Editorial | Montague’s special police needs clarity
There is merit to Robert Montague's pursuance of the police initiative to integrate private surveillance cameras into an expanded national CCTV network. It is an idea that this newspaper has supported in the past, for we have evidence of its efficacy from its so far limited application.
We, however, are not yet sold on the security minister's proposal for a "voluntary force of special district constables", of whose operational structure and legal basis he has so far given precious little detail. Moreover, for older Jamaicans, the idea sounds sinister, similar to the Home Guard of the 1970s, against which Mr Montague's party and its current leading grandee, Edward Seaga - as did so many others in the society - vehemently inveighed.
Three and a half decades ago, Jamaica, like now, was on a wave of crime. Murders soared. Unlike today, the country was in ideological ferment. The then governing People's National Party had reclaimed its ideology of democratic socialism. The Jamaica Labour Party, led by Mr Seaga, was firmly right of centre.
Ostensibly in response to the exploding criminality, Prime Minister Michael Manley caused to be established the Home Guard, with declarations now reverberant in Mr Montague's appeal to "retired policemen and women and licensed firearm holders" to enlist in his special constabulary. The fear of the Home Guard in those deeply polarised and ideological times was that the real aim was to create an armed wing of the governing party, capable of operating, if required, independent of the state's security apparatus. In the face of the suspicions, it never received popular support.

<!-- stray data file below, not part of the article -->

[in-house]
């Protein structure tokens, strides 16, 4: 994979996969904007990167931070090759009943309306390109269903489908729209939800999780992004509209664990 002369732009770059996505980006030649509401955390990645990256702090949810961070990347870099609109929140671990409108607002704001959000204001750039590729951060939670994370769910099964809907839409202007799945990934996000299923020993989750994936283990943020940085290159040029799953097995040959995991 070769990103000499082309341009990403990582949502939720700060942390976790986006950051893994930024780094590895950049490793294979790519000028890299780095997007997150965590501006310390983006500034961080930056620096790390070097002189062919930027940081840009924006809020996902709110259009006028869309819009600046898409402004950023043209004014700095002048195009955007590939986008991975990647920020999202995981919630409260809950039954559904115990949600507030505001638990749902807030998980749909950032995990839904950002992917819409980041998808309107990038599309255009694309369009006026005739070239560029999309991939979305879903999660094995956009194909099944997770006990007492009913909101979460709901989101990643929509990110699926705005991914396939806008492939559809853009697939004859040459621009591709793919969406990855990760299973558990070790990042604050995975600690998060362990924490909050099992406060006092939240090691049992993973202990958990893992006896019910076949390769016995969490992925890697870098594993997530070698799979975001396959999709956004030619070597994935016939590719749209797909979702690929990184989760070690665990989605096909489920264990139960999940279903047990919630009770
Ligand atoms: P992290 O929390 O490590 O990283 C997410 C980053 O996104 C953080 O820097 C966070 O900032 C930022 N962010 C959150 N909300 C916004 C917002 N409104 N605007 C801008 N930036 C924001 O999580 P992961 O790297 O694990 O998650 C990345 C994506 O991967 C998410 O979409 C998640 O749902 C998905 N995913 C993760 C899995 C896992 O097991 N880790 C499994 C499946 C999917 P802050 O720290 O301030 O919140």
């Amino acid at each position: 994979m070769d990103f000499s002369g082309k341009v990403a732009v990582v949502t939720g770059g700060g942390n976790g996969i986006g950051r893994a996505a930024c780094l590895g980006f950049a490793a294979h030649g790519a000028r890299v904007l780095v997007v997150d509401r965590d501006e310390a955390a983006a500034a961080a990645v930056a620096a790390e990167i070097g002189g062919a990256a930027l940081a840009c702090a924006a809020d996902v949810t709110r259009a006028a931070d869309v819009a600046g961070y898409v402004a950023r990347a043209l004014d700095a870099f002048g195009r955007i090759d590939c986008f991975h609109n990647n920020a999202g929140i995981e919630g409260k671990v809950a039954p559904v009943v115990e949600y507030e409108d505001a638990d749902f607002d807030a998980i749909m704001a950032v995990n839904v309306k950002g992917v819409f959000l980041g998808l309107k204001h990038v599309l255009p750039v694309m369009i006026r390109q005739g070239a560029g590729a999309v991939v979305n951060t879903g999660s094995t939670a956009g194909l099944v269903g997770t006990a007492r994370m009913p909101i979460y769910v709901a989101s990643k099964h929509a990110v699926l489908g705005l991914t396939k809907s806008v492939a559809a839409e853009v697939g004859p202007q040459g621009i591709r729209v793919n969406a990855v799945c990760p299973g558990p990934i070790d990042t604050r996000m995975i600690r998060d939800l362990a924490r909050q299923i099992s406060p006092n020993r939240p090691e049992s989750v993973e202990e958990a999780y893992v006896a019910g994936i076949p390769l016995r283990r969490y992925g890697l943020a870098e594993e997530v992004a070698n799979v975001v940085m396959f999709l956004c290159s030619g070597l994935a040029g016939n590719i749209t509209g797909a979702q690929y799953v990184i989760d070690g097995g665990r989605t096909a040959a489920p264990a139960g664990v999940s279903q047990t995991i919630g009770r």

NO BAD INTENTIONS SUGGESTED
There is no suggestion of malevolent intent by Mr Montague for his corps of special district constables and we do not believe any is intended. Indeed, retired Assistant Commissioner of Police Errol Strong, who apparently is organising the body, would unlikely lend his name to an untoward scheme. Mr Montague's effort, we accept, is a genuine attempt to confront a crisis.
However, it is important that the creation of a new police auxiliary, especially one that is voluntary, be subject to a robust conversation about its philosophy, structure and legal underpinnings. People should know about the planned size, command structure and its basis of recruitment, outside of retired or former members of the constabulary and gun owners who may happen to hold permits.
To what other evaluations will they be subjected, including, perhaps, psychological and polygraph tests? Mr Montague will also need to explain his mechanism for insulating the proposed force from partisan use and from those people who may see in it official cover for the exercise of power and abuse of others.
In other words, the security minister has to move from declarations - or invoking Trumpion notions of being, because he says so - deserving of the public's trust to convince people with rational arguments.
Expanding CCTV coverage across the island and allowing private owners of security systems to log into a central police apparatus is a good idea that should enhance coverage of public spaces. Indeed, Mr Montague may wish to broaden the discussion to possibly mandate that businesses of a size install CCTV and, perhaps, apartment complexes and gated communities.